Industry needs to shore up defences as new buying patterns emerge
Our recent consumer research has identified further disruption to traditional buying patterns for mobile phones and connectivity. The entire journey, spanning research and information-gathering to purchase and after-sales support, shows that people’s attitudes are changing as they become savvier in their purchases and increasingly willing to embrace new and emerging channels.
One of the clearest trends is the decoupling of mobile phone and airtime purchases. Our latest survey into mobile buying behaviour showed that new destinations including Amazon, Apple and eBay are now established and important channels to buy mobile phones. In the past, mobile operators dominated sales, offering heavy device subsidies for bundled phone and airtime tariffs.
The decoupling doesn’t stop there, as SIM-free phones and SIM-only connections are on the rise. The SIM-free segment reached 4.4 million units in the UK in 2020, our research shows, equal to more than a quarter of total sell-in. Supporting this, nearly half of all post-paid mobile customers are now on a SIM-only deal.
Another factor is a diminishing role for bricks-and-mortar retail as consumers more readily embrace online channels. Naturally, Covid-19 has accelerated the migration; nearly two-thirds of people who bought a mobile phone in the UK in 2020 did so online. This compares with 52% among those who bought in 2019 and just 36% before that. Customers have become increasingly confident of buying handsets based on listed features, familiarity with leading brands and recommendations. Phone shops will continue to play an important role in the industry for many years, but it’s hard to see a return to pre-pandemic footfall.
Our survey also suggests that mobile phone replacement cycles, which have been getting longer for the past several years and are now at about 48 months, are unlikely to fall back significantly anytime soon. More than a third of people (34%) expect to keep their current mobile phone for longer than their previous one. This is twice the number of people (17%) who thought they will keep it for a shorter period. The remainder (48%) expect to retain for a similar length of time. A slowdown in device innovation, coupled with the very steep prices of many premium smartphones, are turning consumers off quicker upgrades.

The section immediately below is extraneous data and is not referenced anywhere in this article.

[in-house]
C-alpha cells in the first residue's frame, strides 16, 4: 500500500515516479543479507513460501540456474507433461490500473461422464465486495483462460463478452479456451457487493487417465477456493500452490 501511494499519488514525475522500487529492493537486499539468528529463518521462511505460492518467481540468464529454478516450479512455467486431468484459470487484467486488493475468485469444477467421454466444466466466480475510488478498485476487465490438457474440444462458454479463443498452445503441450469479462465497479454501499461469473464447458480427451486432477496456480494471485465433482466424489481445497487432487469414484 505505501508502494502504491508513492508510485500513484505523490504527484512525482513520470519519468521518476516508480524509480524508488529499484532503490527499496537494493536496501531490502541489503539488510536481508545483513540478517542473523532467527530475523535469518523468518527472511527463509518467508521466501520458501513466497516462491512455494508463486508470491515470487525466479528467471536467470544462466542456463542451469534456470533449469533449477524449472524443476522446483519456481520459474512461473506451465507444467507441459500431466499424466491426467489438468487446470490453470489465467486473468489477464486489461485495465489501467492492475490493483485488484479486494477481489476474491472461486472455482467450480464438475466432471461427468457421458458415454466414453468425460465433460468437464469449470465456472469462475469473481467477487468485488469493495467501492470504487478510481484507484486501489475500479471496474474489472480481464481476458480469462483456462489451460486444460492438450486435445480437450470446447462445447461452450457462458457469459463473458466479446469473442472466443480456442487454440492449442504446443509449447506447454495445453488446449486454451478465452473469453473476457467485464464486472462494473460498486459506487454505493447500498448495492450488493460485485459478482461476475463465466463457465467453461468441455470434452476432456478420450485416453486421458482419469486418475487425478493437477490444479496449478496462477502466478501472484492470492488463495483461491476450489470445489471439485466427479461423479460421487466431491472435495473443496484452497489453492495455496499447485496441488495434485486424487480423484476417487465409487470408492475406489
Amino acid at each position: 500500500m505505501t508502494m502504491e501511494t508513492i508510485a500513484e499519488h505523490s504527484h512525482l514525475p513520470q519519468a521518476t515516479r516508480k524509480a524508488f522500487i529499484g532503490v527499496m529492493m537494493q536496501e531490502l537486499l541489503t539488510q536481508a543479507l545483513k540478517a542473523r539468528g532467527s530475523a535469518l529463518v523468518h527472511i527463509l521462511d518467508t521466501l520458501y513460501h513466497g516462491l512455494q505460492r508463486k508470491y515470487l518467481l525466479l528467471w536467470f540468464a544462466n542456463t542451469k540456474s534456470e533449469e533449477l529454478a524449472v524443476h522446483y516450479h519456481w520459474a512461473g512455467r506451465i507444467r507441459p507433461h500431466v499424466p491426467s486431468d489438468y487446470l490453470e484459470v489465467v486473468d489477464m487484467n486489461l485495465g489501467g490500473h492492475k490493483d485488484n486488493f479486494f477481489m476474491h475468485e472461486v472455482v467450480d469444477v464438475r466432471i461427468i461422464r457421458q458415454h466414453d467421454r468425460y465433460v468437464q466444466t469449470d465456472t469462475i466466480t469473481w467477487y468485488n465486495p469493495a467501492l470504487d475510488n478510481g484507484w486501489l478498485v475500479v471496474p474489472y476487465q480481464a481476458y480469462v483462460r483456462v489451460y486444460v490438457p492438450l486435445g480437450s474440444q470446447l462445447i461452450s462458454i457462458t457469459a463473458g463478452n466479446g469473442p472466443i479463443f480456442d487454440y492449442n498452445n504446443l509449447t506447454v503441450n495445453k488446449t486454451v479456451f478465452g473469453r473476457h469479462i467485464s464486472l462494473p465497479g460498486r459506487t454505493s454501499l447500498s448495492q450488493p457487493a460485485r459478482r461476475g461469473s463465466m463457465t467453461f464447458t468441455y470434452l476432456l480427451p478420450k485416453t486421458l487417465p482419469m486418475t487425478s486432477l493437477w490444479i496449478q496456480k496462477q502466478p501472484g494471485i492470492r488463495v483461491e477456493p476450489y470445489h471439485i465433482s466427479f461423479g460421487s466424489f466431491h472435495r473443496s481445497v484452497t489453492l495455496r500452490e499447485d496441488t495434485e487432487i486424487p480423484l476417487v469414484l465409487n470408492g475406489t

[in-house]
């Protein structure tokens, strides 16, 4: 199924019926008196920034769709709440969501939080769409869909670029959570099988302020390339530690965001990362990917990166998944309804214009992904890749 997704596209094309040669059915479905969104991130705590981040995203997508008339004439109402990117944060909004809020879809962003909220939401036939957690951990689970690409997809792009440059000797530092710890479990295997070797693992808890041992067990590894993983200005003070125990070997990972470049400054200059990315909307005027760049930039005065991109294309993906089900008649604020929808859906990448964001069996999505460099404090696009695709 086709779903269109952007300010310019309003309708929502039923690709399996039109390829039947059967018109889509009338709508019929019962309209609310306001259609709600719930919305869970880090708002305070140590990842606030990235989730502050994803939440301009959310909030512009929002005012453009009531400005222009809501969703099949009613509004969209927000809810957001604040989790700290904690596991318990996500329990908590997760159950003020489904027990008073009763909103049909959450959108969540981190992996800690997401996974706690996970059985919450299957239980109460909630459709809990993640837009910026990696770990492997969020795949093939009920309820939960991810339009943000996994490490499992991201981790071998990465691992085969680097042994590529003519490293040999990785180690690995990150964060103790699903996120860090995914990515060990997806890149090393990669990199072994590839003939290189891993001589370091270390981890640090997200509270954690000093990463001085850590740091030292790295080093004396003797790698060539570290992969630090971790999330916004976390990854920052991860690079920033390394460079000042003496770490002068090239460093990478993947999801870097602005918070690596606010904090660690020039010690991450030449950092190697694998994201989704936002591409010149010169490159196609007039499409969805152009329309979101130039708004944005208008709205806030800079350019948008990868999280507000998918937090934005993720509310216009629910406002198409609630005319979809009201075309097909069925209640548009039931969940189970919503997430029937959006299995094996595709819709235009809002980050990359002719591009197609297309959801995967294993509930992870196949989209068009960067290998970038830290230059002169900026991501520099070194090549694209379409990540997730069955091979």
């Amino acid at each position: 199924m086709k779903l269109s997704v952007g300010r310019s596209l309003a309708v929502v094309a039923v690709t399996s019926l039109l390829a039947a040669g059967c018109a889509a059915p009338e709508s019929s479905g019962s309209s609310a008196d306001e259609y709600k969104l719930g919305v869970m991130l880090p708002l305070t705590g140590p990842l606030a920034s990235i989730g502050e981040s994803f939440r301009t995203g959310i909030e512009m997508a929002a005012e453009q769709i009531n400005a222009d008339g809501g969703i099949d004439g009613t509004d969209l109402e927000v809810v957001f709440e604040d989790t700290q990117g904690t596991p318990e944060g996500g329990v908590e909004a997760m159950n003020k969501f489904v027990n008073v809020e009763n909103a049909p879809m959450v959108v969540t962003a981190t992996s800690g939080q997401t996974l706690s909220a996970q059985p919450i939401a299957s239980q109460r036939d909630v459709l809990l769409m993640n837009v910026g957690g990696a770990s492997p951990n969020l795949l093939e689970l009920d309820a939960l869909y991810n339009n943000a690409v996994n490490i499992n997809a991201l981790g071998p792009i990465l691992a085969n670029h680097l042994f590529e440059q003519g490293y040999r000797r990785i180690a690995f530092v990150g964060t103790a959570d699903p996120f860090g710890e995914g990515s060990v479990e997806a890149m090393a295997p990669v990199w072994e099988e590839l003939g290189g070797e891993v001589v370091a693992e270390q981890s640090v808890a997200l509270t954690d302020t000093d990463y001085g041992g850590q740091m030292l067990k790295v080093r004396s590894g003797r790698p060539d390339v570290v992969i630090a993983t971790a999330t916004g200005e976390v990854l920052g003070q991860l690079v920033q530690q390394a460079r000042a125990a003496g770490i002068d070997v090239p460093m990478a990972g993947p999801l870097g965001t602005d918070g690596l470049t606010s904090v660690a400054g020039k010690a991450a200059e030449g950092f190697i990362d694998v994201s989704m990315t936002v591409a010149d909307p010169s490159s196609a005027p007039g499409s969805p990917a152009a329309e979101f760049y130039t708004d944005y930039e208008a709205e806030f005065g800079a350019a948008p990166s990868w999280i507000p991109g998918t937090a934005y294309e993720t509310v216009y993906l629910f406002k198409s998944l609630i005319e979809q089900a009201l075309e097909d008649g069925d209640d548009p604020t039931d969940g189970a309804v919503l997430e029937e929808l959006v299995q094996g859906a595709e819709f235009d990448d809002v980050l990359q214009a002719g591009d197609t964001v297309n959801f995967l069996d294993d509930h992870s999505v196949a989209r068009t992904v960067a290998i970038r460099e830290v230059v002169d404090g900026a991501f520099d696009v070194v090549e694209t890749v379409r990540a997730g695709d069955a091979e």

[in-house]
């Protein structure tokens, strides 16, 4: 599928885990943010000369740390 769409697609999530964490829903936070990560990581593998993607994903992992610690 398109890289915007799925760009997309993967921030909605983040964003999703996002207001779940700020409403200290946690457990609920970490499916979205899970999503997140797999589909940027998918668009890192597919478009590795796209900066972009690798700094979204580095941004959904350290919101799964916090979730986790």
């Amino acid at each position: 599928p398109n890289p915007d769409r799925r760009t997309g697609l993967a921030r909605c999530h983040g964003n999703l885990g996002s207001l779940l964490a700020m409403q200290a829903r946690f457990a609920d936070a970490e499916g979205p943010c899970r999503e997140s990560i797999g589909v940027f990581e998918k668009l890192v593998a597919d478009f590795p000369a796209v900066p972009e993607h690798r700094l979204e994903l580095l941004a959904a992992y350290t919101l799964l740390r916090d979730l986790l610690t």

The changes in consumer buying behaviour raise important questions about a part of the mobile phone industry that’s often overlooked. Fraud and theft have been rife for years, costing the industry billions of dollars annually. As the channel landscape continues to fragment, it’s creating opportunities for organized and international crime.
Risk & Assurance Group (RAG) recently reported that handset crime could be costing telecom companies almost 3% of their revenue globally. According to other sources, about 400,000 devices are reported stolen each year in the UK, although the real figure is probably two to three times higher. With flagship smartphones from brands including Apple, Huawei and Samsung now priced well over £1,000, it’s no surprise that criminals have eyed a lucrative opportunity.
Concern that wrongdoers could sidestep operators’ security mechanisms is a possible reason why credit rejection rates reported by some network providers can be as high as 70% for new promotions. The rate in the UK is lower, but still far higher than in many other sectors. It’s a problem that the mobile industry has never really properly addressed.
As the journey to buying new mobile devices moves into a new era, operators may find they need to offer a broader range of financing options. This could be accelerated by the pandemic economy, which is pushing people to seek greater flexibility and control over their spending.
But financing is a complex area and one where telecom operators don’t necessarily have a lot of expertise. A 2020 survey from RAG found that bad debt represented by far the greatest single cause of revenue leakage among communications providers, responsible for $14 billion of lost revenue each year.
One way that operators could mitigate risk is by working with a service such as Trustonic’s Telecoms platform. This makes smartphones more affordable to customers while minimizing risk to operators by lowering the chances of bad debt and missed customer payments as well as helping to cut losses from handset fraud.
Safer financing could help mobile operators tackle many of the emerging trends we’ve identified in our research. In a changing telecom landscape that’s also experiencing the fallout of Covid-19 and faltering economies, it could be a prudent investment for the industry.
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